Get Around Roadblocks

Roadblocks! It’s time we steer the clarinet-car around them! You know what I’m talking about: those things we’ve convinced ourselves we just can’t do. Here are two common roadblocks that are much easier to overcome than you might think.

The “Break”

Oooh, I’ve always hated that term! Just the word alone tells us that there’s some seismic shift about to happen when we go from using two fingers on the throat tone B-flat to nine fingers on the middle B. Yet we don’t seem to worry when we play the throat tone E with two fingers and jump down to the lowest E with nine of ’em.

One neat characteristic of the clarinet is that the blowing resistance is about the same throughout the instrument’s entire range. It’s the overtones that are different. Those are controlled by the column of air you send through the mouthpiece. Your embouchure should never change, but the shape of your throat should!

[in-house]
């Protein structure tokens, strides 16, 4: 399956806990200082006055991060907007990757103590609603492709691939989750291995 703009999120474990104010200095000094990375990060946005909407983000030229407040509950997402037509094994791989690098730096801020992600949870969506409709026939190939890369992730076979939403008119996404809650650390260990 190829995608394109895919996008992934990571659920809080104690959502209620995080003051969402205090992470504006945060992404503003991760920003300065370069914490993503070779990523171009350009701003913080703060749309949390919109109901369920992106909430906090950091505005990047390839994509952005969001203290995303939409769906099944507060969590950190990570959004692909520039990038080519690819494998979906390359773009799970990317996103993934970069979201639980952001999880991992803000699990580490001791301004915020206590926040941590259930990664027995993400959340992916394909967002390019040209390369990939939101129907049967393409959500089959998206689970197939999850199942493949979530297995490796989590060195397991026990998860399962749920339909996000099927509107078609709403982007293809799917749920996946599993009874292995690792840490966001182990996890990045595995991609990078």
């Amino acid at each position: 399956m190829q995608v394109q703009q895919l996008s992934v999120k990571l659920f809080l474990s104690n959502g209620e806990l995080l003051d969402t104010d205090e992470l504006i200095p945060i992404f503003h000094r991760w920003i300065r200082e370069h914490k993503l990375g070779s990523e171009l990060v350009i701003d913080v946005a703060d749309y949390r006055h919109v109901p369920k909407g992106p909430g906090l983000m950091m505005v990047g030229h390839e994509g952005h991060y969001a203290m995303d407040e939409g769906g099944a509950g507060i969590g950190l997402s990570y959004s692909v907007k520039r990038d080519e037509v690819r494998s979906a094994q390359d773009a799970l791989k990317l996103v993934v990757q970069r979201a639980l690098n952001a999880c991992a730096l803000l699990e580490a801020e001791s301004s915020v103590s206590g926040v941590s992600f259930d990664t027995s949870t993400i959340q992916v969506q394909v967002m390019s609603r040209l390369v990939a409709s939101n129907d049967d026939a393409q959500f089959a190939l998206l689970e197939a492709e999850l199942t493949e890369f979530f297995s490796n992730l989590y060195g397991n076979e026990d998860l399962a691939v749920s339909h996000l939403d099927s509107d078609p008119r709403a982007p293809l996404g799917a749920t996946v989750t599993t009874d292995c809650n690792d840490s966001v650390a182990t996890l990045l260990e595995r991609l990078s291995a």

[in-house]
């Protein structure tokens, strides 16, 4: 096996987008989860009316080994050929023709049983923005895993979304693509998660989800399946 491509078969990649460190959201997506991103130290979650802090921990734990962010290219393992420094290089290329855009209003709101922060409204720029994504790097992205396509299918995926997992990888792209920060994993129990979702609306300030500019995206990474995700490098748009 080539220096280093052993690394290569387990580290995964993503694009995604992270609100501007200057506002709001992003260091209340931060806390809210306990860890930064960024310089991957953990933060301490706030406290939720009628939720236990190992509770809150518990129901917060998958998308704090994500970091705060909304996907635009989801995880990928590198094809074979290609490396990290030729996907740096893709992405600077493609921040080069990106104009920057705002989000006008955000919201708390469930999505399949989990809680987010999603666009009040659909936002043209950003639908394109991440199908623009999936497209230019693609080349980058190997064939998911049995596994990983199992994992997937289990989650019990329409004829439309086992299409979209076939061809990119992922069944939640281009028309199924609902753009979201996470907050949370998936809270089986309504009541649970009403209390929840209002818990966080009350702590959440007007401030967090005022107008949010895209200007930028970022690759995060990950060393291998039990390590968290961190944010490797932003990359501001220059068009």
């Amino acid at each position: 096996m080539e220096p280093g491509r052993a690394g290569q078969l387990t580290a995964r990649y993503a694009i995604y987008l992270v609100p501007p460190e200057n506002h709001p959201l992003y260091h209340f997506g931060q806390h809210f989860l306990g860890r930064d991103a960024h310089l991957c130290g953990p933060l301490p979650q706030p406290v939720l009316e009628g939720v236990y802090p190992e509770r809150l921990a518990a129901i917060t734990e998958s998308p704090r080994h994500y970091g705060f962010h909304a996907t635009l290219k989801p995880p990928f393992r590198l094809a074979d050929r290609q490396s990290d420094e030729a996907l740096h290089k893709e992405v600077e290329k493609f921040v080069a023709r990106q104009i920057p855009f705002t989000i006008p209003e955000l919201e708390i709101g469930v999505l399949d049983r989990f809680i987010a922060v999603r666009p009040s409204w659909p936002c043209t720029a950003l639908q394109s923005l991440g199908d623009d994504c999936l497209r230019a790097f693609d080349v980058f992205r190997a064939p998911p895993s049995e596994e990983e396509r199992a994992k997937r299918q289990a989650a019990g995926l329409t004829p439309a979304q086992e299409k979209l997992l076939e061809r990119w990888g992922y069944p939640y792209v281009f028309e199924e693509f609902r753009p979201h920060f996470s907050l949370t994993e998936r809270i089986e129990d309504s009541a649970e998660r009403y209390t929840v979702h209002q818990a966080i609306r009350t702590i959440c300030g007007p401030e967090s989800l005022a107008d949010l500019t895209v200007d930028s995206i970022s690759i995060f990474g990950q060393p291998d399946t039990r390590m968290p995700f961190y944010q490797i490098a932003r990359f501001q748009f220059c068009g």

Try ever so slightly to create the letter “e” with your throat. It’ll change the shape of the air column as you leap from one register to the next. Right hand position is also important: Make sure you are covering that last (and largest) tone hole with your ring finger—even a slight leak there can slow your horn’s response.

High Notes

“I can’t play those high notes! They’re flat! I’ll squeak! They’ll laugh!

To which I would reply, “Be bold! Use more air! Play louder as you go up the scale!”

You’re asking the reed to vibrate twice as fast to play up an octave. So push more air to make it happen. Reshaping the air column is necessary, too. Again, maintain the embouchure and try reshaping the throat slightly to create the letter “e.”

Squeaks are actually higher notes that we just didn’t control properly. Squeaking should be proof that you can play up there; you just have to be in charge of when it happens.

Now grab the wheel and steer the clarinet-car around the roadblocks! Um, just don’t try that in your parents’ car!

About author

Jim Snyder

Jim Snyder is a clarinetist from Orlando, Fla. Though primarily known as a jazz musician, his extensive career has put him in every musical place you’d expect to hear a clarinet—and in some you wouldn’t! Jim played for many years in New Orleans with trumpet virtuoso Al Hirt and is currently a staff musician at Walt Disney World. A Yamaha Performing Artist, he travels the United States as a soloist and clinician. Visit his website at

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